Bipolar
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Bipolar

 Timothy Gager
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 Timothy Gager
Bipolar
by Timothy Gager  FollowFollow
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Timothy Gager is the author of thirteen books of short fiction and poetry. His upcoming, Chief Jay Strongbow is Real (Big Table Publishing) is...read more his first book of poetry in four years. He's hosted the successful Dire Literary Series in Cambridge, Massachusetts since 2001 and was the co-founder of Somerville News Writers Festival. He has had over 400 works of fiction and poetry published and of which eleven have been nominated for the Pushcart Prize. His work has been read on National Public Radio. Timothy is the Fiction Editor of The Wilderness House Literary Review, the founding co-editor of The Heat City Literary Review. His last two books, the novels, The Thursday Appointments of Bill Sloan/ and Grand Slams: A Coming of Eggs Story drew rave reviews. A graduate of the University of Delaware, Timothy lives in Dedham, Massachusetts and is employed as a social worker.
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Bipolar
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THE MOON IS FULL, as the magnet pulls iron-filings from the beach where my boy threw it into the sand. “I’d like to pull Mama through the keyhole,” he says, “but Mama’s sick.”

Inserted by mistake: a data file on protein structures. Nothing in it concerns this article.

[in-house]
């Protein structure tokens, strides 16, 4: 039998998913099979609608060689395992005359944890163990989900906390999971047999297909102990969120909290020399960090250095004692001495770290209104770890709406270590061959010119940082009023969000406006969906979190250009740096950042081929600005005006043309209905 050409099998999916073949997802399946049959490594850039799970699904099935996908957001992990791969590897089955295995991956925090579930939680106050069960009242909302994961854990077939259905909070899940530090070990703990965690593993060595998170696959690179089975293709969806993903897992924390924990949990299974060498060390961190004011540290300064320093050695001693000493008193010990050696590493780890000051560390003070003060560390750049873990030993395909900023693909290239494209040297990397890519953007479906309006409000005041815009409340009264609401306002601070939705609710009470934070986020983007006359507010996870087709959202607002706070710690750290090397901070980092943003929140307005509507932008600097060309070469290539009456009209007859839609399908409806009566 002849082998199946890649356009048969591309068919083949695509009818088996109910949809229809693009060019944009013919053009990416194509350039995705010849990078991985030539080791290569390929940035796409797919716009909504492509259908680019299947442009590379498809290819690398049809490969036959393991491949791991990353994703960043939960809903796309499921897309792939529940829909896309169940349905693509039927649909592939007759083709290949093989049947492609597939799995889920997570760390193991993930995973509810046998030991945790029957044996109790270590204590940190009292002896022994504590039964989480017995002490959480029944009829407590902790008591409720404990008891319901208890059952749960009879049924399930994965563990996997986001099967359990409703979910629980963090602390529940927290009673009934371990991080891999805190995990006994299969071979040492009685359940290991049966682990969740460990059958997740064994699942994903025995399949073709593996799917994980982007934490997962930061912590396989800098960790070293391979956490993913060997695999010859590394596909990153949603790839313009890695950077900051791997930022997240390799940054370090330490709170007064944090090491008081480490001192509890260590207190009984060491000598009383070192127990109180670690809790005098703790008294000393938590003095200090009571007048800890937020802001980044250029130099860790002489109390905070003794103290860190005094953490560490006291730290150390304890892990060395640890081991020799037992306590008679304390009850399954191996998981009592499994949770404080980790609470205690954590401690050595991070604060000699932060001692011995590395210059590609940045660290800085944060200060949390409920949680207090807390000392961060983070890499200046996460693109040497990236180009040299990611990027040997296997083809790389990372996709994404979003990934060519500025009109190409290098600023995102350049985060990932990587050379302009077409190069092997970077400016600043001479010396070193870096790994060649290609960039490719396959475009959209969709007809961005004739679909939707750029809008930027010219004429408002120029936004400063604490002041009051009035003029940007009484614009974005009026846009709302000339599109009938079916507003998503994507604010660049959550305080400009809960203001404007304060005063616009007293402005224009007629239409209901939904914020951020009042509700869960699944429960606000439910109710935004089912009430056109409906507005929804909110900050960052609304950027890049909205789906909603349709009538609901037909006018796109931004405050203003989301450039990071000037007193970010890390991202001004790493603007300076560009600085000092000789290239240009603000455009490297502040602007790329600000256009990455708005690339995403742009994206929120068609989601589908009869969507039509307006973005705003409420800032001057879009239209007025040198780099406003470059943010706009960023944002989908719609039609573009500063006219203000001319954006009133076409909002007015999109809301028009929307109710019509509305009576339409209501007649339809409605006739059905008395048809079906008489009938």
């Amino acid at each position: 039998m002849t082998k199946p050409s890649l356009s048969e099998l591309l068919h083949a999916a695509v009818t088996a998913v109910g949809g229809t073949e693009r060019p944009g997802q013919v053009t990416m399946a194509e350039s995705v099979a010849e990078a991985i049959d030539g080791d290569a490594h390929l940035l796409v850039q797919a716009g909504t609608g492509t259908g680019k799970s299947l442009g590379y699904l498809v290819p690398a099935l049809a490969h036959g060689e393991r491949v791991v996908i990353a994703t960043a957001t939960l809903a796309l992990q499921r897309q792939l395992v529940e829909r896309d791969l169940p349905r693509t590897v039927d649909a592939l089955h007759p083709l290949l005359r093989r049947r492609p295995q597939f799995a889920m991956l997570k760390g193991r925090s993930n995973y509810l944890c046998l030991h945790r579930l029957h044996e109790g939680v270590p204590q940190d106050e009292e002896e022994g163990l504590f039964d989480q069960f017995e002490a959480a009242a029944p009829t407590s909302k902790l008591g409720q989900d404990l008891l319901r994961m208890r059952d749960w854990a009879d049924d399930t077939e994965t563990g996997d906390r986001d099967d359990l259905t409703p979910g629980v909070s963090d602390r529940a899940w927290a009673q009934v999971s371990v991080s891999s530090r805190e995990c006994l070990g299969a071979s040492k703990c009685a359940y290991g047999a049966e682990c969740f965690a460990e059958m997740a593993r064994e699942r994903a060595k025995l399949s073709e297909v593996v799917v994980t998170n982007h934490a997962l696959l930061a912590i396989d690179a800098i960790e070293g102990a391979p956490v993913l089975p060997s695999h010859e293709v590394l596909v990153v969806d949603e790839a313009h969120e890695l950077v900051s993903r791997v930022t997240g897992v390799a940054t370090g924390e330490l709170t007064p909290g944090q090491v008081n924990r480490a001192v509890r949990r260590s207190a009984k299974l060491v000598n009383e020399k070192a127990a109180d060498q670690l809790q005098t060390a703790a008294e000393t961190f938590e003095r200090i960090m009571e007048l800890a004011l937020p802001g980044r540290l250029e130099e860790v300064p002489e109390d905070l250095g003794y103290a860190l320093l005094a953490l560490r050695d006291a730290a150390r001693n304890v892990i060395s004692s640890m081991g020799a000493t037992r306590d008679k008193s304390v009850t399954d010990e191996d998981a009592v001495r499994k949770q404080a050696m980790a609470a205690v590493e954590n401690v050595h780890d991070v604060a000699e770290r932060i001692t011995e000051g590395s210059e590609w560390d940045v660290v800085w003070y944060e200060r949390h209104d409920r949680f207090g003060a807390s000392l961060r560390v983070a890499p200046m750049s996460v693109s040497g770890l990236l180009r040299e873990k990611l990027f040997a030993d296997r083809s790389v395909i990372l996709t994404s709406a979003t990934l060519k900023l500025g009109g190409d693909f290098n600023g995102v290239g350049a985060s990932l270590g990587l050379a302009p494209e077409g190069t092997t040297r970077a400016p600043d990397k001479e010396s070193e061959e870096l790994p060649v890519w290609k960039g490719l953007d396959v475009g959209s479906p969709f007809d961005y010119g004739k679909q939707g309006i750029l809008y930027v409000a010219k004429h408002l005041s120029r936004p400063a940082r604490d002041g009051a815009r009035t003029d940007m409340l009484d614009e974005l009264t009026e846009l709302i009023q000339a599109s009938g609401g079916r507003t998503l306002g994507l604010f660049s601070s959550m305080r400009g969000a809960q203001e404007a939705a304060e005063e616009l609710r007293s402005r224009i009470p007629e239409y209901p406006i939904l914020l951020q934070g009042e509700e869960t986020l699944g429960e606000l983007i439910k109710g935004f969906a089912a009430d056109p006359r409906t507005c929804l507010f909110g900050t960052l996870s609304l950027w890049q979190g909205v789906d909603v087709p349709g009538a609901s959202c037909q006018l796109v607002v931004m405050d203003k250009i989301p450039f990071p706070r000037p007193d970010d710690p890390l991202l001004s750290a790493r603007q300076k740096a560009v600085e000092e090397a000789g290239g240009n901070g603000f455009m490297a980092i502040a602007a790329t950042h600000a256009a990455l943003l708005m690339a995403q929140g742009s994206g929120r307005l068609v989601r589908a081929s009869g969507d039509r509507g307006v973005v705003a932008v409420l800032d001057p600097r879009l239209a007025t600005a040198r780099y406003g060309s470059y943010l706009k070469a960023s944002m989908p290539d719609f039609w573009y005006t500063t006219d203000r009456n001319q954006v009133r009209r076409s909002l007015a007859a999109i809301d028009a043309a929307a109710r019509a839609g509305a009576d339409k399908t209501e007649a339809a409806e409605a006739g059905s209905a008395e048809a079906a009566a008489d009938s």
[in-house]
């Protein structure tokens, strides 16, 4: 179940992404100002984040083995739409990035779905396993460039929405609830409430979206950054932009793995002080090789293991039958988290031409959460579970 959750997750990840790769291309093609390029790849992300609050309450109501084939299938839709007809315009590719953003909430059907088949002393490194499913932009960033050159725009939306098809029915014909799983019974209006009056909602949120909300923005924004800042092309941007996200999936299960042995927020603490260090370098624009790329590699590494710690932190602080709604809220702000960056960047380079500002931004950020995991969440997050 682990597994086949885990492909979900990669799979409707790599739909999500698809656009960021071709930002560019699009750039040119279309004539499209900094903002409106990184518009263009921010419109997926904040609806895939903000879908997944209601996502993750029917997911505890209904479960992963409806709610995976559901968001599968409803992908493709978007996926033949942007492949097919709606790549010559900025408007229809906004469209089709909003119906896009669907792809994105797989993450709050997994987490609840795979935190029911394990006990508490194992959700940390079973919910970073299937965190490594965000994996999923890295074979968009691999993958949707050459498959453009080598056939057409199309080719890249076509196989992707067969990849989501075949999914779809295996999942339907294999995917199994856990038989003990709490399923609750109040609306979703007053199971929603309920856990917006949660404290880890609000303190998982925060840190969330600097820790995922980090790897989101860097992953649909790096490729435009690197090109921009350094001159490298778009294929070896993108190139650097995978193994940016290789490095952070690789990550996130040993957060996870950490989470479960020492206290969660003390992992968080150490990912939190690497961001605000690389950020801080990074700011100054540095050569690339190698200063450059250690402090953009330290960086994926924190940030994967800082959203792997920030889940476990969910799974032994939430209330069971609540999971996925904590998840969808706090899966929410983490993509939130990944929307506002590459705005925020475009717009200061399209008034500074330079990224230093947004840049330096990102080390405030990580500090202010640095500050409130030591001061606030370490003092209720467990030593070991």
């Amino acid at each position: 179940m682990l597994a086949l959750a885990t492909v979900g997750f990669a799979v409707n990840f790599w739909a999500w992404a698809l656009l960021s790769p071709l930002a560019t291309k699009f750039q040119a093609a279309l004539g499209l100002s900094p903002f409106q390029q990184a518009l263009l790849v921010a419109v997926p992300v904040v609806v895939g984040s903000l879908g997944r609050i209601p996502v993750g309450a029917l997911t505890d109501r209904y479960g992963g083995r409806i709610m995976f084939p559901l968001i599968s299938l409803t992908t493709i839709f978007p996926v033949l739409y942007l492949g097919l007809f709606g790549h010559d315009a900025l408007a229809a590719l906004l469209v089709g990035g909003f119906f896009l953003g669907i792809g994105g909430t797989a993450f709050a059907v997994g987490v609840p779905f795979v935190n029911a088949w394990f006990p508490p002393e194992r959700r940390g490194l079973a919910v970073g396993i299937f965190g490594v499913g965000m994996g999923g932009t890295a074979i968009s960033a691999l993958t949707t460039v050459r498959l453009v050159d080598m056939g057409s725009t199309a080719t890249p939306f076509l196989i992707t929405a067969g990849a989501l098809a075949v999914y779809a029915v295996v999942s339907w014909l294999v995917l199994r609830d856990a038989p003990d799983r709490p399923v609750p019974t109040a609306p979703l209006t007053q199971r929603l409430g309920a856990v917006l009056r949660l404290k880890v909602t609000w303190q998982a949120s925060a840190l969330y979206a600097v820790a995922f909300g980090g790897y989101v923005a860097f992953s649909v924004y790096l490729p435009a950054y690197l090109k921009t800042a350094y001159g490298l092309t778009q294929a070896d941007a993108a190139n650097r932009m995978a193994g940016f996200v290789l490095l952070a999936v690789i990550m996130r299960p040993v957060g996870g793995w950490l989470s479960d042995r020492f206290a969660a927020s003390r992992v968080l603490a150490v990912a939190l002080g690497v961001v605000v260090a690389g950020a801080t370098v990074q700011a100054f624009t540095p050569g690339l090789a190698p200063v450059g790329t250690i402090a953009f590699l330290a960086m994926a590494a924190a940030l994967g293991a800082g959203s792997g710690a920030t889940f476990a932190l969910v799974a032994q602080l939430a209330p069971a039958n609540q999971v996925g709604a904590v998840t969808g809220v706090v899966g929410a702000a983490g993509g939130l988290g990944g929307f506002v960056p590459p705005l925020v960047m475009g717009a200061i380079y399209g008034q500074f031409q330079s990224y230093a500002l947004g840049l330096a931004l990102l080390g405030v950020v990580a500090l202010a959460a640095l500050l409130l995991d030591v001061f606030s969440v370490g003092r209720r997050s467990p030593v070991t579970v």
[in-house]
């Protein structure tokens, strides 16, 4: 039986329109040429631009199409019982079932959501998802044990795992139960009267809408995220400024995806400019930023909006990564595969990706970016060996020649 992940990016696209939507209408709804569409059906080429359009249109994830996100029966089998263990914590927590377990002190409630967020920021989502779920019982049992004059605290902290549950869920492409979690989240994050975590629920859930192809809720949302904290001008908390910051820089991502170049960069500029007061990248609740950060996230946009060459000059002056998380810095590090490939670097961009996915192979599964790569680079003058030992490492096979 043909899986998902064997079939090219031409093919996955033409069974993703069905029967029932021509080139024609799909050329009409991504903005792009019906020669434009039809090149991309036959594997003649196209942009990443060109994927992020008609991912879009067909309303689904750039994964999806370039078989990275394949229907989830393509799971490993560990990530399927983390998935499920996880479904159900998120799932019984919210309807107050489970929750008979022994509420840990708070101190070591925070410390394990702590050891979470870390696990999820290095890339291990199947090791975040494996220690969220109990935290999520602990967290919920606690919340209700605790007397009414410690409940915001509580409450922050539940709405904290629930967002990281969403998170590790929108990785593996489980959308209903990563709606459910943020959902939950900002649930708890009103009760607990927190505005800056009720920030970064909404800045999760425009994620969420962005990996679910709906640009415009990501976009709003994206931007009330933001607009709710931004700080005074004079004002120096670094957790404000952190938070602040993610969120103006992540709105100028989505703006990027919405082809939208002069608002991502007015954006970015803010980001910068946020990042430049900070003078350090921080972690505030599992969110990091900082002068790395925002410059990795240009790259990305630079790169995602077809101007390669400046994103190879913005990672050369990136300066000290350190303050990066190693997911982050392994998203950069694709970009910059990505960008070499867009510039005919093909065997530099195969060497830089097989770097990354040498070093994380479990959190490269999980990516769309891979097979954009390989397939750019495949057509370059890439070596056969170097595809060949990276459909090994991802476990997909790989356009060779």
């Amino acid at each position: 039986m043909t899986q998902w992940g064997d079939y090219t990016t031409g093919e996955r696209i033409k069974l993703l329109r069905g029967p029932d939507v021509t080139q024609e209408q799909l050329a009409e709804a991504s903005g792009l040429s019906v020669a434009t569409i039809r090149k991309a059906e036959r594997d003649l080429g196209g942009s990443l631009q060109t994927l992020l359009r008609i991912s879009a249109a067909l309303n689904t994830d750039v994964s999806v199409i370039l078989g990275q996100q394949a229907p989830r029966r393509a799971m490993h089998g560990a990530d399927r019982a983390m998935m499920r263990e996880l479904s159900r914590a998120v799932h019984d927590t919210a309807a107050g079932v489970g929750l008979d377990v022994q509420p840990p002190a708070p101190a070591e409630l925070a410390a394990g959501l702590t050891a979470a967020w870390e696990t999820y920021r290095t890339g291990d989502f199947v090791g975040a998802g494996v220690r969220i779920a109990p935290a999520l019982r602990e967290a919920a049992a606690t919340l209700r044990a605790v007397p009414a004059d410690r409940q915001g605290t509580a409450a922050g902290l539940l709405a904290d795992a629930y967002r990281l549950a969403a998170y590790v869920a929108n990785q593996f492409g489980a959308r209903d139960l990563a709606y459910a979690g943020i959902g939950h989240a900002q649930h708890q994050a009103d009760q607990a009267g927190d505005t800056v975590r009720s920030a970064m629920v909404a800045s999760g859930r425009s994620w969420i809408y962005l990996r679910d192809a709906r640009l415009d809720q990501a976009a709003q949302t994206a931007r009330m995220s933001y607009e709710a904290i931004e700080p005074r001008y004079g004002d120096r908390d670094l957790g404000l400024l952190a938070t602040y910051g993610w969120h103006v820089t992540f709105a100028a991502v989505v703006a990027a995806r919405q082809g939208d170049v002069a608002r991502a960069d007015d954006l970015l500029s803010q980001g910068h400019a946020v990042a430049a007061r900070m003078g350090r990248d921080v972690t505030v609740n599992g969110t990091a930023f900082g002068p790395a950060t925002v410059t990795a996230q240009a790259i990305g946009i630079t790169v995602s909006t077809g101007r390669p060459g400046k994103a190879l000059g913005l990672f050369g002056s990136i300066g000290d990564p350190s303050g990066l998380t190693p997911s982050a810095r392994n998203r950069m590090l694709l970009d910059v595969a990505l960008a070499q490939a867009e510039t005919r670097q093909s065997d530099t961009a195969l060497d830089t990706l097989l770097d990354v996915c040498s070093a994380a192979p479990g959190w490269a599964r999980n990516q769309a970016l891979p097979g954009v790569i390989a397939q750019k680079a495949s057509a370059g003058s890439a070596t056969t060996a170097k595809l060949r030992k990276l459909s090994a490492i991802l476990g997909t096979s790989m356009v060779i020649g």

“Mama is sick,” I say, “and you don’t have a big enough magnet.”

“Some days she’s just a bed,” he says. “And other days she’s running around like a fucking cartoon.”

“Shhhhh,” I say. “Watch your mouth.” The boy is only nine.

“Mama says it’s ok to curse if you have something worth cursing about.”

“There’s always something worth cursing about.”

“Look!” he says. “at them waves.” The moonlight dances on the crests, but a million flashlights can’t fill a black hole. “I’d like to lay on ‘em and ride to heaven,” he says.

He pulls the fine black sediment off the magnet with his fingers, then drops the magnet, cleans it then drops it again. “It’s like growing hair,” he says. “Hair that’s tough to take care."

"Tough to take care of..."

She’s taking her medicine, right?” he says.

“Yeah…so that she won't see heaven in some people, hell in others….we were lucky, we were only the earth last time.”

“I hate when the ambulance comes for her.” He tosses the magnet into the ocean.

“It’s ok….” Suddenly I forget his name. “Shit,” I say.

1 comments

Discussion

  14 months ago
lovely, painful, great ending.
 

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